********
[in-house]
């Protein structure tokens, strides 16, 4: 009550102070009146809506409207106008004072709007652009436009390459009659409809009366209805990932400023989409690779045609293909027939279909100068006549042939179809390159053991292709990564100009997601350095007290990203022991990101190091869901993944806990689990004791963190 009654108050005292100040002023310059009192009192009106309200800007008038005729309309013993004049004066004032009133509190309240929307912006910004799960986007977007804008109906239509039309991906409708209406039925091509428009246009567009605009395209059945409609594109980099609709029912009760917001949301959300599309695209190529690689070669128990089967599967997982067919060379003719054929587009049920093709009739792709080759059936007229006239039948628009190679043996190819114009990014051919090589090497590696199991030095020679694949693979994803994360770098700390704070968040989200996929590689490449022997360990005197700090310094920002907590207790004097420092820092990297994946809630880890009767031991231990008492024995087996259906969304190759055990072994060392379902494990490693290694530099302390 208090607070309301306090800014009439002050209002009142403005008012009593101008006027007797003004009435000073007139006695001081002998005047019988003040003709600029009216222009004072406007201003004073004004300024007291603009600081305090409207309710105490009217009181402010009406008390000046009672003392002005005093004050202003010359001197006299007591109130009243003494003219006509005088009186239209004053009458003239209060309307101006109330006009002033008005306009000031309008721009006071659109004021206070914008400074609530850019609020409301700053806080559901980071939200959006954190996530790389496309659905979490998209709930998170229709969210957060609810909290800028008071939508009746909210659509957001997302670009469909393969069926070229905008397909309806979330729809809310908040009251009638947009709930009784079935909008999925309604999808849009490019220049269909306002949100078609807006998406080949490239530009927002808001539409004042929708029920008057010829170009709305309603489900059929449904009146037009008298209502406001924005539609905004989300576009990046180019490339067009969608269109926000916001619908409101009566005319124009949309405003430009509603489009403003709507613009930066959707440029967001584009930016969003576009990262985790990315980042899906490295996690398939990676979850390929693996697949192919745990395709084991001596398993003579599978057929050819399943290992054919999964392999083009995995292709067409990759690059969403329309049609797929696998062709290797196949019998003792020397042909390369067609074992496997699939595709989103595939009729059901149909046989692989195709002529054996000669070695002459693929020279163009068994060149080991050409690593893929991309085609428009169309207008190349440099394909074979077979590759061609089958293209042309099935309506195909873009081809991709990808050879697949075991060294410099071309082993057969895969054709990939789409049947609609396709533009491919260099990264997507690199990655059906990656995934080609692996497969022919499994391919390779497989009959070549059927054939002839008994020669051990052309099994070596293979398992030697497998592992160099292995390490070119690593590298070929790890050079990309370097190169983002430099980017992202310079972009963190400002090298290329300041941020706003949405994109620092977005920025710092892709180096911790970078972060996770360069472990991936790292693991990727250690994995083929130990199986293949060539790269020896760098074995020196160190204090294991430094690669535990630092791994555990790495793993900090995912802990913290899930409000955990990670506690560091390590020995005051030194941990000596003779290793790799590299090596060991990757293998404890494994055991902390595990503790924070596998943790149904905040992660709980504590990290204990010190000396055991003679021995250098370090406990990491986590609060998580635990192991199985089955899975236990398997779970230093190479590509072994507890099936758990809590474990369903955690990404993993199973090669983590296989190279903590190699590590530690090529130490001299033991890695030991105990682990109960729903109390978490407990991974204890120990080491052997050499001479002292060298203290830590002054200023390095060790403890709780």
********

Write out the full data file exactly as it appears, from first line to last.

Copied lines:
[in-house]
């Protein structure tokens, strides 16, 4: 009550102070009146809506409207106008004072709007652009436009390459009659409809009366209805990932400023989409690779045609293909027939279909100068006549042939179809390159053991292709990564100009997601350095007290990203022991990101190091869901993944806990689990004791963190 009654108050005292100040002023310059009192009192009106309200800007008038005729309309013993004049004066004032009133509190309240929307912006910004799960986007977007804008109906239509039309991906409708209406039925091509428009246009567009605009395209059945409609594109980099609709029912009760917001949301959300599309695209190529690689070669128990089967599967997982067919060379003719054929587009049920093709009739792709080759059936007229006239039948628009190679043996190819114009990014051919090589090497590696199991030095020679694949693979994803994360770098700390704070968040989200996929590689490449022997360990005197700090310094920002907590207790004097420092820092990297994946809630880890009767031991231990008492024995087996259906969304190759055990072994060392379902494990490693290694530099302390 208090607070309301306090800014009439002050209002009142403005008012009593101008006027007797003004009435000073007139006695001081002998005047019988003040003709600029009216222009004072406007201003004073004004300024007291603009600081305090409207309710105490009217009181402010009406008390000046009672003392002005005093004050202003010359001197006299007591109130009243003494003219006509005088009186239209004053009458003239209060309307101006109330006009002033008005306009000031309008721009006071659109004021206070914008400074609530850019609020409301700053806080559901980071939200959006954190996530790389496309659905979490998209709930998170229709969210957060609810909290800028008071939508009746909210659509957001997302670009469909393969069926070229905008397909309806979330729809809310908040009251009638947009709930009784079935909008999925309604999808849009490019220049269909306002949100078609807006998406080949490239530009927002808001539409004042929708029920008057010829170009709305309603489900059929449904009146037009008298209502406001924005539609905004989300576009990046180019490339067009969608269109926000916001619908409101009566005319124009949309405003430009509603489009403003709507613009930066959707440029967001584009930016969003576009990262985790990315980042899906490295996690398939990676979850390929693996697949192919745990395709084991001596398993003579599978057929050819399943290992054919999964392999083009995995292709067409990759690059969403329309049609797929696998062709290797196949019998003792020397042909390369067609074992496997699939595709989103595939009729059901149909046989692989195709002529054996000669070695002459693929020279163009068994060149080991050409690593893929991309085609428009169309207008190349440099394909074979077979590759061609089958293209042309099935309506195909873009081809991709990808050879697949075991060294410099071309082993057969895969054709990939789409049947609609396709533009491919260099990264997507690199990655059906990656995934080609692996497969022919499994391919390779497989009959070549059927054939002839008994020669051990052309099994070596293979398992030697497998592992160099292995390490070119690593590298070929790890050079990309370097190169983002430099980017992202310079972009963190400002090298290329300041941020706003949405994109620092977005920025710092892709180096911790970078972060996770360069472990991936790292693991990727250690994995083929130990199986293949060539790269020896760098074995020196160190204090294991430094690669535990630092791994555990790495793993900090995912802990913290899930409000955990990670506690560091390590020995005051030194941990000596003779290793790799590299090596060991990757293998404890494994055991902390595990503790924070596998943790149904905040992660709980504590990290204990010190000396055991003679021995250098370090406990990491986590609060998580635990192991199985089955899975236990398997779970230093190479590509072994507890099936758990809590474990369903955690990404993993199973090669983590296989190279903590190699590590530690090529130490001299033991890695030991105990682990109960729903109390978490407990991974204890120990080491052997050499001479002292060298203290830590002054200023390095060790403890709780």